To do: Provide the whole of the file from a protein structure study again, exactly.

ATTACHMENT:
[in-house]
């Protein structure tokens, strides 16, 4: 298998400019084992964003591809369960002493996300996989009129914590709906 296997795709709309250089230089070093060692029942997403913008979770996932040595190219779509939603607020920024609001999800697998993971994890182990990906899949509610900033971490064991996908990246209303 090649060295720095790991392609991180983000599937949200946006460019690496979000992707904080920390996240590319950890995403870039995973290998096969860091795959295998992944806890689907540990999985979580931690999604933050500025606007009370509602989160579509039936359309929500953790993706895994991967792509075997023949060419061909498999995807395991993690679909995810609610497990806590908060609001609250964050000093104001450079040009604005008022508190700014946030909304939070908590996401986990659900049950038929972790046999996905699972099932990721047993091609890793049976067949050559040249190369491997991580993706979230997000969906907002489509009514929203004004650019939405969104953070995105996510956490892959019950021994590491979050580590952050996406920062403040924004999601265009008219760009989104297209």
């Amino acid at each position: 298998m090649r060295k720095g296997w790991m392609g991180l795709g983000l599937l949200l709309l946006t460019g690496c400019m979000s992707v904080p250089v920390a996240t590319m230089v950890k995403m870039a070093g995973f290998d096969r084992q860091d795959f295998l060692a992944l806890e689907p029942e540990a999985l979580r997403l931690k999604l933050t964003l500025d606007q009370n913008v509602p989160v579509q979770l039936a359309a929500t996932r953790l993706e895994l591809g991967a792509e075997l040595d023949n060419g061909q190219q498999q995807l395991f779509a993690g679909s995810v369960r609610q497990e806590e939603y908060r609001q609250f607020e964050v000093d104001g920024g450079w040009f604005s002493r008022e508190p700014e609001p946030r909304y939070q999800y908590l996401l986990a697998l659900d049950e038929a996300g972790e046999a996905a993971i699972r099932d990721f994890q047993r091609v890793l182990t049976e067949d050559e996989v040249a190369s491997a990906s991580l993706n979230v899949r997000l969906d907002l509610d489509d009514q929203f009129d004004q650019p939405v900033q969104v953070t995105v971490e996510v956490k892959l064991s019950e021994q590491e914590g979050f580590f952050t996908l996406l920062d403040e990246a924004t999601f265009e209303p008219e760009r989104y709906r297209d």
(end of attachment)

[in-house]
């Protein structure tokens, strides 16, 4: 298998400019084992964003591809369960002493996300996989009129914590709906 296997795709709309250089230089070093060692029942997403913008979770996932040595190219779509939603607020920024609001999800697998993971994890182990990906899949509610900033971490064991996908990246209303 090649060295720095790991392609991180983000599937949200946006460019690496979000992707904080920390996240590319950890995403870039995973290998096969860091795959295998992944806890689907540990999985979580931690999604933050500025606007009370509602989160579509039936359309929500953790993706895994991967792509075997023949060419061909498999995807395991993690679909995810609610497990806590908060609001609250964050000093104001450079040009604005008022508190700014946030909304939070908590996401986990659900049950038929972790046999996905699972099932990721047993091609890793049976067949050559040249190369491997991580993706979230997000969906907002489509009514929203004004650019939405969104953070995105996510956490892959019950021994590491979050580590952050996406920062403040924004999601265009008219760009989104297209």
């Amino acid at each position: 298998m090649r060295k720095g296997w790991m392609g991180l795709g983000l599937l949200l709309l946006t460019g690496c400019m979000s992707v904080p250089v920390a996240t590319m230089v950890k995403m870039a070093g995973f290998d096969r084992q860091d795959f295998l060692a992944l806890e689907p029942e540990a999985l979580r997403l931690k999604l933050t964003l500025d606007q009370n913008v509602p989160v579509q979770l039936a359309a929500t996932r953790l993706e895994l591809g991967a792509e075997l040595d023949n060419g061909q190219q498999q995807l395991f779509a993690g679909s995810v369960r609610q497990e806590e939603y908060r609001q609250f607020e964050v000093d104001g920024g450079w040009f604005s002493r008022e508190p700014e609001p946030r909304y939070q999800y908590l996401l986990a697998l659900d049950e038929a996300g972790e046999a996905a993971i699972r099932d990721f994890q047993r091609v890793l182990t049976e067949d050559e996989v040249a190369s491997a990906s991580l993706n979230v899949r997000l969906d907002l509610d489509d009514q929203f009129d004004q650019p939405v900033q969104v953070t995105v971490e996510v956490k892959l064991s019950e021994q590491e914590g979050f580590f952050t996908l996406l920062d403040e990246a924004t999601f265009e209303p008219e760009r989104y709906r297209d």